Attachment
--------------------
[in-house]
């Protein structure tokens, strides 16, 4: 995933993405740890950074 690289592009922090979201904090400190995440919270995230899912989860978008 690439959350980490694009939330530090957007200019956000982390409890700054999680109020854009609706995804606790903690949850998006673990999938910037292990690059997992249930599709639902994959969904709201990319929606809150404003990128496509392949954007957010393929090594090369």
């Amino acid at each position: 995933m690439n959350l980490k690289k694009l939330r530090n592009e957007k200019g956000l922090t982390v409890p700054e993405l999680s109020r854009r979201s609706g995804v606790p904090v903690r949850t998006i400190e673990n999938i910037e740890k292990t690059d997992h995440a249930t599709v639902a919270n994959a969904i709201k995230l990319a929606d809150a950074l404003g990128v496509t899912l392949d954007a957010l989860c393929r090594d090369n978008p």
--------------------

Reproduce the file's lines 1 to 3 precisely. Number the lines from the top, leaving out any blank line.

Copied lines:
[in-house]
């Protein structure tokens, strides 16, 4: 995933993405740890950074 690289592009922090979201904090400190995440919270995230899912989860978008 690439959350980490694009939330530090957007200019956000982390409890700054999680109020854009609706995804606790903690949850998006673990999938910037292990690059997992249930599709639902994959969904709201990319929606809150404003990128496509392949954007957010393929090594090369």
């Amino acid at each position: 995933m690439n959350l980490k690289k694009l939330r530090n592009e957007k200019g956000l922090t982390v409890p700054e993405l999680s109020r854009r979201s609706g995804v606790p904090v903690r949850t998006i400190e673990n999938i910037e740890k292990t690059d997992h995440a249930t599709v639902a919270n994959a969904i709201k995230l990319a929606d809150a950074l404003g990128v496509t899912l392949d954007a957010l989860c393929r090594d090369n978008p």